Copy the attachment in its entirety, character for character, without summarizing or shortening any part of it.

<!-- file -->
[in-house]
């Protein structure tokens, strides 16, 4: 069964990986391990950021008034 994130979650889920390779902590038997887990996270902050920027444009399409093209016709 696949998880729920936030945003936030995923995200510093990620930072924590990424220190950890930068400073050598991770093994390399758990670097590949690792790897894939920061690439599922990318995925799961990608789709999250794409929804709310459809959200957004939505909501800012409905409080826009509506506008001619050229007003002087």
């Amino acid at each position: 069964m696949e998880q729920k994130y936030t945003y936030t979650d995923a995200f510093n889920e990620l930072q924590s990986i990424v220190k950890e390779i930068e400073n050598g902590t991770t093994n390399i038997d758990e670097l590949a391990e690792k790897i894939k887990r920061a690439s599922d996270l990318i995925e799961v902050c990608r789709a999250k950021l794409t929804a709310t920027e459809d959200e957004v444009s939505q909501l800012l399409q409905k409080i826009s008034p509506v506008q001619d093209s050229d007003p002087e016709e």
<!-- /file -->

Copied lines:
[in-house]
């Protein structure tokens, strides 16, 4: 069964990986391990950021008034 994130979650889920390779902590038997887990996270902050920027444009399409093209016709 696949998880729920936030945003936030995923995200510093990620930072924590990424220190950890930068400073050598991770093994390399758990670097590949690792790897894939920061690439599922990318995925799961990608789709999250794409929804709310459809959200957004939505909501800012409905409080826009509506506008001619050229007003002087």
């Amino acid at each position: 069964m696949e998880q729920k994130y936030t945003y936030t979650d995923a995200f510093n889920e990620l930072q924590s990986i990424v220190k950890e390779i930068e400073n050598g902590t991770t093994n390399i038997d758990e670097l590949a391990e690792k790897i894939k887990r920061a690439s599922d996270l990318i995925e799961v902050c990608r789709a999250k950021l794409t929804a709310t920027e459809d959200e957004v444009s939505q909501l800012l399409q409905k409080i826009s008034p509506v506008q001619d093209s050229d007003p002087e016709e």